Radon in Workplaces

Radon

What is Radon?

Radon is a naturally occurring radioactive gas  and is classified as a Group 1 carcinogen. It is the 2nd biggest cause of lung cancer in Ireland causing up to 300 cases per year (up to 14% of all lung cancer cases). It is colourless, odourless and tasteless and can only be measured using specialised equipment. Being a gas it can move through the soil and enter buildings through small cracks, holes or imperfections that may exist in the floor area or gaps around pipes or cables and build up to harmful concentrations. Once in a building radon quickly decays to produce radioactive particles some of which remain suspended in the air. When inhaled these particles can be deposited in the airways and attach themselves to lung tissue. This gives rise to a radiation dose which may cause lung cancer.

Legislation in Relation to Radon

  • Under the Safety, Health and Welfare at Work Act 2005, employers must identify hazards in their workplace which includes radon, assess the risk and eliminate or reduce and control the risk. In addition, Section 8(2)(d) of the Act requires that the employer ensures, so far as it is reasonably practicable, the safety and the prevention of risk to health at work of his or her employees relating to the exposure to ionising or other radiations.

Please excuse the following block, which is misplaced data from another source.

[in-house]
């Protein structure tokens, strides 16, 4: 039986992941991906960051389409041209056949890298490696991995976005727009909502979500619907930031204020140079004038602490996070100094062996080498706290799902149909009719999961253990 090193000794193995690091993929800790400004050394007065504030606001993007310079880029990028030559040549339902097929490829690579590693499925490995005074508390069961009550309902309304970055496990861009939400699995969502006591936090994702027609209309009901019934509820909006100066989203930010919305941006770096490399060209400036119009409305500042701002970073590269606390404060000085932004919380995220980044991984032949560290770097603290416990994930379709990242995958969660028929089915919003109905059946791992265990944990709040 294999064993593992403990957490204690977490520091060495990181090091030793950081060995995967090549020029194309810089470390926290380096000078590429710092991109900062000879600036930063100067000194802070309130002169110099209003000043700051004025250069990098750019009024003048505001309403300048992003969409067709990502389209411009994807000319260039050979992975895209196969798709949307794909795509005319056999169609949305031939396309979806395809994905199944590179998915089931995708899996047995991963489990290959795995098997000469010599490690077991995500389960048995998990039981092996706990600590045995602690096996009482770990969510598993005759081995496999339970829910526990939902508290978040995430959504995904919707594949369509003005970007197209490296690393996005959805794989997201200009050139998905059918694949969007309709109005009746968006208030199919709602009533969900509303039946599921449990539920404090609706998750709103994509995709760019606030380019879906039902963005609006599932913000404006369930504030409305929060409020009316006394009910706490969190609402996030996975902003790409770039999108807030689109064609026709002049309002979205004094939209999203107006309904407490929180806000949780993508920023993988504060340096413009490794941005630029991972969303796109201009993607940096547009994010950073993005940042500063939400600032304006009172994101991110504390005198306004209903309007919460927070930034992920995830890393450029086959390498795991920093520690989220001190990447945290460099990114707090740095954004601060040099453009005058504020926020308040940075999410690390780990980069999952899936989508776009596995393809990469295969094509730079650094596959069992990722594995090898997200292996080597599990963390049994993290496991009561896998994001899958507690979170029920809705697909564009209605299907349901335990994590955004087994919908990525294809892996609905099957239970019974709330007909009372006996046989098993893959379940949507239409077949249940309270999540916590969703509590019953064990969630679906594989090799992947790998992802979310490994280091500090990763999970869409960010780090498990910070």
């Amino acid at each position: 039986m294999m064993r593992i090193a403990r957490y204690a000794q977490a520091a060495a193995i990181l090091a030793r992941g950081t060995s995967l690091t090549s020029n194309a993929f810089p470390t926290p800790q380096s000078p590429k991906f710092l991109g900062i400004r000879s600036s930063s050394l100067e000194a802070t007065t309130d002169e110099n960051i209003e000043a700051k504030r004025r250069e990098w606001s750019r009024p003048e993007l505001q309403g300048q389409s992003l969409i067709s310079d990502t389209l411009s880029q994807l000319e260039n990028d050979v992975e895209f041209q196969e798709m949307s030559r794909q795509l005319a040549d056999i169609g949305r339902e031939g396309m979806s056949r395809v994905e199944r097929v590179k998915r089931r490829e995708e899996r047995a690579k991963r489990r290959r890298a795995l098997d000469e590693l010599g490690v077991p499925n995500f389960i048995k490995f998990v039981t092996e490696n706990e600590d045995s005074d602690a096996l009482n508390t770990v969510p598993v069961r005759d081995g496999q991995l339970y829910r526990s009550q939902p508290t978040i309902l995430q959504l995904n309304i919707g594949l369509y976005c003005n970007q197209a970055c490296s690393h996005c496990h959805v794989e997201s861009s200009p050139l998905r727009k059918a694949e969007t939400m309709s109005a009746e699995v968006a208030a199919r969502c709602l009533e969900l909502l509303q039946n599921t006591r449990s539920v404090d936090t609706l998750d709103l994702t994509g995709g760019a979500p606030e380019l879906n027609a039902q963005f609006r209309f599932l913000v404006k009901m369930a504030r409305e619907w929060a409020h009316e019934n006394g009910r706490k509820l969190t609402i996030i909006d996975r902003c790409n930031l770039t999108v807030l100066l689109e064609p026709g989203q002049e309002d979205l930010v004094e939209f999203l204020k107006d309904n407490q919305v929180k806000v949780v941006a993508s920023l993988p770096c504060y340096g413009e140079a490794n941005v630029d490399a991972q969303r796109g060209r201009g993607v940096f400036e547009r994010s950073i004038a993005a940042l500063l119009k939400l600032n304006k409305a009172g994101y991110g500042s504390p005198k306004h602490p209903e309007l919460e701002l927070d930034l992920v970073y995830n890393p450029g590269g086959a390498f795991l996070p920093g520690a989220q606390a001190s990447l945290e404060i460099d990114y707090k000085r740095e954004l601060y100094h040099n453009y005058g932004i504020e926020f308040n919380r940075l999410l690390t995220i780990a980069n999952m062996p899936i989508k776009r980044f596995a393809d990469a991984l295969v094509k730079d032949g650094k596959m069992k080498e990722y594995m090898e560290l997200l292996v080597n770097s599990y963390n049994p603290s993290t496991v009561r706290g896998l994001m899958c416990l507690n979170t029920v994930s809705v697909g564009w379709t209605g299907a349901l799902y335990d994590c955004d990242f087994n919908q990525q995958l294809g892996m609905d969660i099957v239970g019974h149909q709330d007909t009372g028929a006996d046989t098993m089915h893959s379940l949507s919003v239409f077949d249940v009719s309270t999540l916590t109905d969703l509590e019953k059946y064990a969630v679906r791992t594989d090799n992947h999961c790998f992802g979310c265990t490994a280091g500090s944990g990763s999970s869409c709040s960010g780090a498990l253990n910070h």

• Under legislation enforced by the Environmental Protection Agency (EPA), employers must measure the indoor radon concentration where the workplace is:

(a) underground, including mines and show caves;

(b) on the ground floor or basement level in high radon areas (check the EPA radon map to see if your workplace is in a high radon area); or

(c) identified by the EPA as likely to have radon above 300 Becquerels per cubic metre (Bq/m3). 

The Health and Safety Authority is a member of the cross Government group that oversees the implementation of the National Radon Control Strategy.

Radon Measurements

The national reference level for above ground and below ground workplaces is 300 Bq/m3. For schools a lower level of 200 Bg/m3 has already been adopted. Measurements must be carried out in accordance with EPA guidelines. For results above 300 Bq/m3, the employer must take remedial measures as soon as is practicable to protect the health of workers. Following remedial measures, retesting must be carried out as soon as is practicable. Remedial and retesting work must be completed within 12 months. 

Further information

Visit www.radon.ie and the section for employers.